Saturday was one of those days that Darrell Beauchamp would love to see — a showcase of teaching artists at Kerrville's Museum of Western Art.
For Beauchamp, transforming MOWA into a world-class showcase also means vigorous community engagement to expose many to the wonders of art.
The Art as a Hobby event at MOWA proved to be a big success, but everyone associated with the museum noticed the one person missing from the day — Beauchamp.
On Aug. 20, Beauchamp purchased a dream — an Indian motorcycle. He was 40 minutes into his first ride when an animal — either a feral hog or deer — hit him as he was going an estimated 60 MPH.
Beauchamp has been in a San Antonio intensive care unit recovering from major injuries for the last week. On Friday, he scratched out a description of his wreck on Facebook, along with a selfie.
"I still don't know what hit me or what I hit," Beauchamp said. "The next thing I know, I'm looking up at trees and at the (Department of Public Safety officers) and the paramedics looking at me."
Fortunately, Beauchamp wore a helmet and riding clothing, but he still suffered a broken sternum and seven shattered ribs. Some of the ribs were replaced via a new procedure using porcelain and titanium.
For those in attendance on Saturday, Beauchamp's absence was considerable.
"We need him back," said Jason Scull, the museum's sculpture artist in residence. "He's a significant impact here."
Sculptor Jason Scull works on a piece during Saturday's Art as a Hobby event at the Museum of Western Art.
Over the last two years, Beauchamp has added to the permanent collection, improved the quality of the shows and helped MOWA be named one of the top five Western art museums in the U.S. by True West magazine.
However, the show had to go on Saturday.
"We all held our breath when we heard the news," said Darla Pfiester, who has worked at the museum for 25 years and is currently the education coordinator. "But we all know what we're doing. We hurt for him but everyone stepped up."
Pfiester said without Beauchamp present, she worried some artists might not want to attend, but they were all there on Saturday. The museum was filled with young people, taking their aim at sculpture, water color and leather work.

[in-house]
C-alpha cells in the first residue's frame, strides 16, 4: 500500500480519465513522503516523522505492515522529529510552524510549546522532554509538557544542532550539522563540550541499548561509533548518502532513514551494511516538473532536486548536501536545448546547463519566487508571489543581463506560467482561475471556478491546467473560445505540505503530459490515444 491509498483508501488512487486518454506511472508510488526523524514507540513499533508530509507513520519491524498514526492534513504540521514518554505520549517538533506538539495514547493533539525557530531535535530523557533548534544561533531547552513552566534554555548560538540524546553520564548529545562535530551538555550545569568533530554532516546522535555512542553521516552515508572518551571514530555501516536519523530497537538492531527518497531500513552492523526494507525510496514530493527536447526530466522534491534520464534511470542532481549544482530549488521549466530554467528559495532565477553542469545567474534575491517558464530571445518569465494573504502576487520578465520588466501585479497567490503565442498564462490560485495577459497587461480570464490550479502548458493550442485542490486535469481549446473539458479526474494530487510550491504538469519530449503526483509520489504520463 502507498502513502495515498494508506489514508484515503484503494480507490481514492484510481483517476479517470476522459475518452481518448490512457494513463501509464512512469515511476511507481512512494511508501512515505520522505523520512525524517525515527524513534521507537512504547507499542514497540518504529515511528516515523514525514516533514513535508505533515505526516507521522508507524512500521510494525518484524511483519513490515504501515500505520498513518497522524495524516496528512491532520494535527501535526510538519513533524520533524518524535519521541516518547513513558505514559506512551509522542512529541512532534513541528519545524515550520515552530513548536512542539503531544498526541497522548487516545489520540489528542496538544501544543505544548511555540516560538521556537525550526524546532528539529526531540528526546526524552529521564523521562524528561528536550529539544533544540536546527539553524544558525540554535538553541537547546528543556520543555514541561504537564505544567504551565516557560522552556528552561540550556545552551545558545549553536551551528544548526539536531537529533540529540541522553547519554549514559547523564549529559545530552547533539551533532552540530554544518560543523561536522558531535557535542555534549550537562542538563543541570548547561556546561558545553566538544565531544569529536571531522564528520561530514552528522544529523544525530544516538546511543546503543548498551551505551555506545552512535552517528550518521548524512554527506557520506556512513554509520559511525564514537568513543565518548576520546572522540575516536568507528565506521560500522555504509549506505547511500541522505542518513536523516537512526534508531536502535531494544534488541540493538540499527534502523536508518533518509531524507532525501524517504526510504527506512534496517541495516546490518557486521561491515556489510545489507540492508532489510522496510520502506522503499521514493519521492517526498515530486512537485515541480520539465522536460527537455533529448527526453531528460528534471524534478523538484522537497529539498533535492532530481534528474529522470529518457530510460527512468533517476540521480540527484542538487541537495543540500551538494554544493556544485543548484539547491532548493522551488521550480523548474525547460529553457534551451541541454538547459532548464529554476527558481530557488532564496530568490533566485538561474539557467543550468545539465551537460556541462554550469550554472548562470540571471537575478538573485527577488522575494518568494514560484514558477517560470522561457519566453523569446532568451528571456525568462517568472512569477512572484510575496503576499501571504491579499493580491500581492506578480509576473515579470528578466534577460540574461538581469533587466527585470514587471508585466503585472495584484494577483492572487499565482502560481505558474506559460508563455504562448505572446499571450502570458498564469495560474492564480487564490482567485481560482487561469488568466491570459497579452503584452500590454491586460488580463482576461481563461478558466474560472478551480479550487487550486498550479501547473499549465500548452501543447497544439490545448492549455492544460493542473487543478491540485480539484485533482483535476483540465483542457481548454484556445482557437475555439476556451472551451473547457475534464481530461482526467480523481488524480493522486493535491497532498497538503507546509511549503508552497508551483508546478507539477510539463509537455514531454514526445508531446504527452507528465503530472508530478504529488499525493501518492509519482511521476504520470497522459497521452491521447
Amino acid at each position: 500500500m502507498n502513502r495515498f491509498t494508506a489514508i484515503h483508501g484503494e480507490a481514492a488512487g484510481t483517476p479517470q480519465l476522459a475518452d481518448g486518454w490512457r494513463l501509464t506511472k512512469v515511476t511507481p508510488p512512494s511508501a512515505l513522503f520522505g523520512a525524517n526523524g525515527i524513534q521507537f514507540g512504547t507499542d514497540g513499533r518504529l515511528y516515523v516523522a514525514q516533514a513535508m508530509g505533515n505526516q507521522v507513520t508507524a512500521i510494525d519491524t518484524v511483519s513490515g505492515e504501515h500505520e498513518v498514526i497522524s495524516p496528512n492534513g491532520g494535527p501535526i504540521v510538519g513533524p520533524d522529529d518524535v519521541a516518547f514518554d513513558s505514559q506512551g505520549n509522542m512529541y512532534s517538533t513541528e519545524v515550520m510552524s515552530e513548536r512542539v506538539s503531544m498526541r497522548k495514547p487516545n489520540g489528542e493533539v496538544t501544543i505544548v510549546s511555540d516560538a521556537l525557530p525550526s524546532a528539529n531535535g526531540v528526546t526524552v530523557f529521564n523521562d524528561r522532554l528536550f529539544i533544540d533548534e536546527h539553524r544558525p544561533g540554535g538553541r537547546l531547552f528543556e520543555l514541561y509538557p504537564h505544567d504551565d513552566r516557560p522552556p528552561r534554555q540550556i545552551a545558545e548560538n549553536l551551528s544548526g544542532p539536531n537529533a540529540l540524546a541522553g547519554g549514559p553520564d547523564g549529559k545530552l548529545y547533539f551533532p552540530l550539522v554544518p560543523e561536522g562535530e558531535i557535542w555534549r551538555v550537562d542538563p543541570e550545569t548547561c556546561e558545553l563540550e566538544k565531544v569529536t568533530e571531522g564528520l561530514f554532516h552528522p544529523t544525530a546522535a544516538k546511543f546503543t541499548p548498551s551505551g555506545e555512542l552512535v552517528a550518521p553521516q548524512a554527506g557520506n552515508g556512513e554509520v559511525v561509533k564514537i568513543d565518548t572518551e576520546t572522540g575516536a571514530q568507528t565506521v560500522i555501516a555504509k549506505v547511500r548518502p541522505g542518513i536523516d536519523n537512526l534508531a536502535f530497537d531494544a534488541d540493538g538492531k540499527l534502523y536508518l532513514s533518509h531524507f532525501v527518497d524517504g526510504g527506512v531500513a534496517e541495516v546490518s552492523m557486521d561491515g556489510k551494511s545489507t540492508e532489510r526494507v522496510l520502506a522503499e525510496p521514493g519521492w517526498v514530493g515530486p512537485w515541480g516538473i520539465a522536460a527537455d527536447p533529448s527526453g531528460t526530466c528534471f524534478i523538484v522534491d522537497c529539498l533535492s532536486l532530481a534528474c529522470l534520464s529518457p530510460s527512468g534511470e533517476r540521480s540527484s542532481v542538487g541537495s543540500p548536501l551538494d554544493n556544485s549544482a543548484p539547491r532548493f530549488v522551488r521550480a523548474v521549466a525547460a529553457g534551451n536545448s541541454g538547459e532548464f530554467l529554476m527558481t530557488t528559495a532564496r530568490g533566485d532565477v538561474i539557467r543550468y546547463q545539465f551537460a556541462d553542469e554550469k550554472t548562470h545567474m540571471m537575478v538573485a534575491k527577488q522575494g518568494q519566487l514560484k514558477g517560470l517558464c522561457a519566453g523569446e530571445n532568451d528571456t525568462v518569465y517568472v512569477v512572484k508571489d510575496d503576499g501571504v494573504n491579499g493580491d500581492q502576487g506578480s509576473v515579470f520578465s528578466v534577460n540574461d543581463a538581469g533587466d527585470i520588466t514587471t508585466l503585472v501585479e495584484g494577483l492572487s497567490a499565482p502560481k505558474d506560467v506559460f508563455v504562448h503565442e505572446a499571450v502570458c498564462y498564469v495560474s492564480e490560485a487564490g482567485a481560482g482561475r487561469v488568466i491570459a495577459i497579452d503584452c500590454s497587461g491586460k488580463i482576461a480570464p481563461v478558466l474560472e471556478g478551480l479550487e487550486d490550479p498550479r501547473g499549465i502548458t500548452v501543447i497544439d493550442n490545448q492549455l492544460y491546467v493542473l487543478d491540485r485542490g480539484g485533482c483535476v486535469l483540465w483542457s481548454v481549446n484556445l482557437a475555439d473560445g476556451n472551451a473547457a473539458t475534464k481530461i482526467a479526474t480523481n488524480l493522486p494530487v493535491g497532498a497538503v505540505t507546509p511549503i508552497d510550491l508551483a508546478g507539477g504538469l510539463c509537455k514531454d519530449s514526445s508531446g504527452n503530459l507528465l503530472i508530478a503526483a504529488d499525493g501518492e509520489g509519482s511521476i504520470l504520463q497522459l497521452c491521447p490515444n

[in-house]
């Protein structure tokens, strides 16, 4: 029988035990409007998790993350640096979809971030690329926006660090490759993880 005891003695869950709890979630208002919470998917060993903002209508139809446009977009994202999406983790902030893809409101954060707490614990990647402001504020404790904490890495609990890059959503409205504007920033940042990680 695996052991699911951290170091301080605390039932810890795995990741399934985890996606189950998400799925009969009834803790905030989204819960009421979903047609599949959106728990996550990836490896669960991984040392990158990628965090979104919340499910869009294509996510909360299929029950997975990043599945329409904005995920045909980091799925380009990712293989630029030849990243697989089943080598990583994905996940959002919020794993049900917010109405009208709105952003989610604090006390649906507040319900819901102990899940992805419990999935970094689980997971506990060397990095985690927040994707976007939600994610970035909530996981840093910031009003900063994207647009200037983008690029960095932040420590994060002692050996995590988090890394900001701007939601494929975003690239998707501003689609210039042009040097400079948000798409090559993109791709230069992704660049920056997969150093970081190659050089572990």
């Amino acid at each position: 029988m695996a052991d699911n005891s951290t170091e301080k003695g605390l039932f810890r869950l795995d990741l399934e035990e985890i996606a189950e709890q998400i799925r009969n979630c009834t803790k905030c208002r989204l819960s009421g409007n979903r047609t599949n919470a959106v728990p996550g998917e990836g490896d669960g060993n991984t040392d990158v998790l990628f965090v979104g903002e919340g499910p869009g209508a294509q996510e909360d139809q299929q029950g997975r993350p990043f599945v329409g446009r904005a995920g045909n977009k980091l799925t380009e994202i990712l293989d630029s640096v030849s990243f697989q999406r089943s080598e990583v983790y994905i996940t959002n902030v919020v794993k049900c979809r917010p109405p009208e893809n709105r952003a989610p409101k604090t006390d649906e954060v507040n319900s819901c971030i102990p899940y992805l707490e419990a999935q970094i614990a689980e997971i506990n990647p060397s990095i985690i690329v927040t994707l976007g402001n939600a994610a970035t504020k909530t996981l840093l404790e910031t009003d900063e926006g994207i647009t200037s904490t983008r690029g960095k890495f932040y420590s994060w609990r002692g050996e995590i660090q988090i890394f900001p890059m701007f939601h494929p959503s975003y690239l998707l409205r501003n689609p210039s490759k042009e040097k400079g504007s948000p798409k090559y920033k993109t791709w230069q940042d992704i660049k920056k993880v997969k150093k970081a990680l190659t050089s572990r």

Scull, who has spent the last six years sculpting bronzes and other pieces at MOWA, was surrounded by five people, including four boys following his lead. For more than 35 years, Scull has been casting bronzes — usually Western-themed. On this day, he was carefully working a bust of a Native American man.
His apprentices at the table were working on various projects, including a sculpture of Winnie The Pooh.
Kerrville's Anne Dohmann savored the opportunity to spend time with Scull and talk about the process of sculpting. Dohmann was sculpting a jackrabbit.
"I just love it, and Jason is cool to talk to," Dohmann said.
Just down the hall, John and Edith Maskey were giving a demonstration of watercolor. The two painters are from Comfort and have both held a long association and fondness for the museum.
The couple was painting and teaching to anyone who wanted to stop by. The Maskey's works have been on display at the museum in years past, and the two said they're looking forward to seeing Beauchamp return, especially for next month's Roundup — one of MOWA's biggest fundraisers of the year.
Comfort's Edith Maskey demonstrates a water color painting on Saturday.
In another part of the museum, Jack Thorn of Kerrville's JDS Leather worked with two teenage boys on the intricacies of pounding leather. One of the boys was getting tips from Thorn on how to refine a keychain.
Even without Beauchamp's guidance, the museum was in good hands with volunteers and art lovers, but all who were there said they couldn't wait to see Beauchamp get back to work.